Wholehearted Listening. Wholehearted Loving.
We cultivate love when we allow our most vulnerable and powerful selves to be deeply seen and known. Brene Brown
In October 1978, I was at my oldest sister’s house. My father had just passed, and my mother and I were sharing a bedroom. She was in one bed; I was in the other. I lay in the dark room, trying my best to sleep, but the recent events kept my mind active. I kept remembering getting a call, then the funeral and lots and lots of people shaking my hand, telling me how sorry they were. Everything had happened so fast, and my world felt like it was spinning out of control. As I lay there thinking of so many things, my mother started mumbling in her sleep. It started with her breathing long, slow breaths. In between breaths, she would shout out words, phrases.
“Where are you?”
I was scared to death and very afraid my father would appear right in front of me. I pulled the covers over my head and buried my face in the pillow to muffle my crying. I wanted to not only muffle my sounds but also drown out hers. It was all too much for me at 19.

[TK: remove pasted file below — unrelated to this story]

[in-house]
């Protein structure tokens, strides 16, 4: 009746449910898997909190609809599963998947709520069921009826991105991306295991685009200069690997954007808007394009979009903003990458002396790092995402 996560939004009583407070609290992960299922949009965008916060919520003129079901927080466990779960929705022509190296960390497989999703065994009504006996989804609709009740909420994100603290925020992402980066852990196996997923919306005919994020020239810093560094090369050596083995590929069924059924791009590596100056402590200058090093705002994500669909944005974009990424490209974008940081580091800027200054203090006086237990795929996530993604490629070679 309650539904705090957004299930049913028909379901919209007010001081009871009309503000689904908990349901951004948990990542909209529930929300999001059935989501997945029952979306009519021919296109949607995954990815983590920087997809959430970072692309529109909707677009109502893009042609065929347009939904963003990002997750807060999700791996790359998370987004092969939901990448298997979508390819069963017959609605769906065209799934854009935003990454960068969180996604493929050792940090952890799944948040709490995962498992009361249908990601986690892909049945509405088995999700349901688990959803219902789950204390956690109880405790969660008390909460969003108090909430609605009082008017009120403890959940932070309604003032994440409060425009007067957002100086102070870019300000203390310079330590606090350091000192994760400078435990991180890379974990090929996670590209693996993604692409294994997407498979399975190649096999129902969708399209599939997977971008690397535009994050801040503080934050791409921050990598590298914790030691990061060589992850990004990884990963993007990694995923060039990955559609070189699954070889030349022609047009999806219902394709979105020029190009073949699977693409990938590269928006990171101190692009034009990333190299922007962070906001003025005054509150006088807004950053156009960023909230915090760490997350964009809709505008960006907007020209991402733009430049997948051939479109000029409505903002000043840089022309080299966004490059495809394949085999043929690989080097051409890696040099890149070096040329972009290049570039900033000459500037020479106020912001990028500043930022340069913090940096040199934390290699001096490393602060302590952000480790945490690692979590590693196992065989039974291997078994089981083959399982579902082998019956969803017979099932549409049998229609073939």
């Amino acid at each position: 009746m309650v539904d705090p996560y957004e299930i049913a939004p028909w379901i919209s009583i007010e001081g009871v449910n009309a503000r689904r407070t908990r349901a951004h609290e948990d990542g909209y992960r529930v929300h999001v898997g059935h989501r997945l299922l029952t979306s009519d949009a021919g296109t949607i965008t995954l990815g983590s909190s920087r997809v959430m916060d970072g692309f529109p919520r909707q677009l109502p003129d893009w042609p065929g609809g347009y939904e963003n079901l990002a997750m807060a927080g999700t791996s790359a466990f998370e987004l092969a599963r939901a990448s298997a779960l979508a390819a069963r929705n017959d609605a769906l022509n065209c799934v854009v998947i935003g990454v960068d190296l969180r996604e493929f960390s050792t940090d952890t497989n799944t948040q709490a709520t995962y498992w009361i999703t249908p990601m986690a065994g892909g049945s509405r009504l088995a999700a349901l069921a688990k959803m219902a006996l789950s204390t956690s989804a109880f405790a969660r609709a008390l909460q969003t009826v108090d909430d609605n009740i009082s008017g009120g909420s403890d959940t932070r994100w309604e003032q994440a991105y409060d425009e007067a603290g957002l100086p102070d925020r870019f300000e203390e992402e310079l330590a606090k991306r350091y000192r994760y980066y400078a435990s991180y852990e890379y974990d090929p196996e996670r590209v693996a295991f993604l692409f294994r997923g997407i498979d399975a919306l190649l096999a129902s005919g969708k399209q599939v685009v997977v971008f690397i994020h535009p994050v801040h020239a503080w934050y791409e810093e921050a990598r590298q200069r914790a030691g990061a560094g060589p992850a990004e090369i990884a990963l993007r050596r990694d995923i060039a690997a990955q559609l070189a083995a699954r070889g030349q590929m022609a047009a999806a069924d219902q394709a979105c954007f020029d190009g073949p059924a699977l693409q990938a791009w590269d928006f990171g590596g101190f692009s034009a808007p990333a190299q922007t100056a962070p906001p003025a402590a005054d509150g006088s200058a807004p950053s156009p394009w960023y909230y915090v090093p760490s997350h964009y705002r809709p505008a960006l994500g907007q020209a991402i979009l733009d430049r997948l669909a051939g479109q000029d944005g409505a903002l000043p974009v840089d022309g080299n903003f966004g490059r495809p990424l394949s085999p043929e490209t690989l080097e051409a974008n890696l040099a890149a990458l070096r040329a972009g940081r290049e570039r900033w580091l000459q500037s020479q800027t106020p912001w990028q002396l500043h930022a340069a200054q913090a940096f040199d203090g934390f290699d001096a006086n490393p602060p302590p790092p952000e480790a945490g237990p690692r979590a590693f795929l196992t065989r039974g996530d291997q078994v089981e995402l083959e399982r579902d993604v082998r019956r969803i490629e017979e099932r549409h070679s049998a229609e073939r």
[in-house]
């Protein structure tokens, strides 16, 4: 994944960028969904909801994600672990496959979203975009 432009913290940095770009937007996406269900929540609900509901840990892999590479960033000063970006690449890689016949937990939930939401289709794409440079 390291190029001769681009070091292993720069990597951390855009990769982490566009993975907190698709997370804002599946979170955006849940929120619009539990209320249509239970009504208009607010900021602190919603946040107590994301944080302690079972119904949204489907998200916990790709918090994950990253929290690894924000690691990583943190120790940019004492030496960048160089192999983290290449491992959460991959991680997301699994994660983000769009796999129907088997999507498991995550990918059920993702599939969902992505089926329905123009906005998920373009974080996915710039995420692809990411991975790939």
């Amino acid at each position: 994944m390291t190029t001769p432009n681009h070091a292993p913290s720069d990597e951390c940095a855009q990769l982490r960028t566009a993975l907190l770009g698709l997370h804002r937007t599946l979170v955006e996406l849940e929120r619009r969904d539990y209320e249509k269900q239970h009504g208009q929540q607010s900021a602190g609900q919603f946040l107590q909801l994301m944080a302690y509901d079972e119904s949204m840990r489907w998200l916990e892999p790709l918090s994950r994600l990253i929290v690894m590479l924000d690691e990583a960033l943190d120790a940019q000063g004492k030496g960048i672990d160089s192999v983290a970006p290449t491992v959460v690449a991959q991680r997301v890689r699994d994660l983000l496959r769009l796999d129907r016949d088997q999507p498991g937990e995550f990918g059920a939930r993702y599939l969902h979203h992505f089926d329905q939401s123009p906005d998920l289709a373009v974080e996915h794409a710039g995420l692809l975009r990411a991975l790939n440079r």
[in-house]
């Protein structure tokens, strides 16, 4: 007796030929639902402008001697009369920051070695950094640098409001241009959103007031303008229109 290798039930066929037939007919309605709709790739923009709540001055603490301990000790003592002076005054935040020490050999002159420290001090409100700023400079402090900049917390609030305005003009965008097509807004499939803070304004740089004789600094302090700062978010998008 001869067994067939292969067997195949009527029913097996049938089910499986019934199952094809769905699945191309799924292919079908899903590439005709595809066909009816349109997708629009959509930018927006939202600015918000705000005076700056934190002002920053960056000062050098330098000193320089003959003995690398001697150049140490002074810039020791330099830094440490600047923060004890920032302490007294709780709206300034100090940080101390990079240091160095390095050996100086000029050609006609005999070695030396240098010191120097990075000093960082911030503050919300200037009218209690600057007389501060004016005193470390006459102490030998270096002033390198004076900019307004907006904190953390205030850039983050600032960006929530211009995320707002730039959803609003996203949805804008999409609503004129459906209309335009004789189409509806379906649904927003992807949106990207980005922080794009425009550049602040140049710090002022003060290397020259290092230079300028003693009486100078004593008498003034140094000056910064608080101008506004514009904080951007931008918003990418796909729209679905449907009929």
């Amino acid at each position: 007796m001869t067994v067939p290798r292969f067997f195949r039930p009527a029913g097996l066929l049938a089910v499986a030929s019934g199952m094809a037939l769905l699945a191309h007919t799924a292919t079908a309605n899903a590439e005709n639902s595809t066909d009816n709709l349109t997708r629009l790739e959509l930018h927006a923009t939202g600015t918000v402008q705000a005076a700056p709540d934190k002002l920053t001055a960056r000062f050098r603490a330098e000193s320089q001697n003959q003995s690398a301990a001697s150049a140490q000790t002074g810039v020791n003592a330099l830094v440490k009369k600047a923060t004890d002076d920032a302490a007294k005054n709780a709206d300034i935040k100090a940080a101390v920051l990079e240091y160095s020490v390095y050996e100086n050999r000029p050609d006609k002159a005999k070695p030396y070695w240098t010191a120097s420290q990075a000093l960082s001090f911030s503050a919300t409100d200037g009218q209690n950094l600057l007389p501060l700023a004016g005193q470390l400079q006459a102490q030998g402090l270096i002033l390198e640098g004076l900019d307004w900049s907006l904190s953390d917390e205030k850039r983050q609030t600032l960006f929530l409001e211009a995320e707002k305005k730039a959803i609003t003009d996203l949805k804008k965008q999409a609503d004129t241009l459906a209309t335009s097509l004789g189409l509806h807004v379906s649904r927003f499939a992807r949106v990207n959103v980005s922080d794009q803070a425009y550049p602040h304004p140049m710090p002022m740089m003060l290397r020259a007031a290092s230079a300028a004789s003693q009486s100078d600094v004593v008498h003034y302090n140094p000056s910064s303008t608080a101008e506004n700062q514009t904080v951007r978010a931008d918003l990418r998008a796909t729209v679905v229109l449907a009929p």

Her noises went on and on, so I slipped out of bed and headed to the only place I felt safe — the bathroom, where my dog, Damien, was sleeping. He was a shepherd mix and had a strong, calm personality. I belly-crawled, combat style, across the floor and hallway. Everything was eerie in that darkened house.
When I finally reached the bathroom, he looked up, not acting surprised at all. I scooted in, closed the door, and crawled as close to him as I could get. I nestled my head into his neck and sobbed and sobbed and sobbed. I sobbed so much I got the hiccups, like I was 5 years old again. He patiently listened and remained as still as could be. Eventually, his steady breathing lulled me to sleep.
I have always had a deep connection to animals. Growing up, they were my very best friends. Some girls had tea parties. I had dog parties with all different kinds of dogs coming to visit. They taught me so many things about life, myself, about who they really were — beautiful beings with souls just like ours. And, most importantly, they taught me how to listen, really listen, with my heart.
All I needed that day was someone to share the space with me and witness my sorrow. And that being came in the form of a rescued dog, one who was quiet, present and willing to communicate heart to heart. It is something I have tried to practice daily. It is something I have taught my children. When we take the time to listen with our hearts and deeply witness what someone is speaking about, or feeling, or if we simply share a moment (no words needed), it is a precious gift — one that allows us to feel truly seen and heard. It’s a gift that tells us we matter, at least to someone, and that we are not alone.
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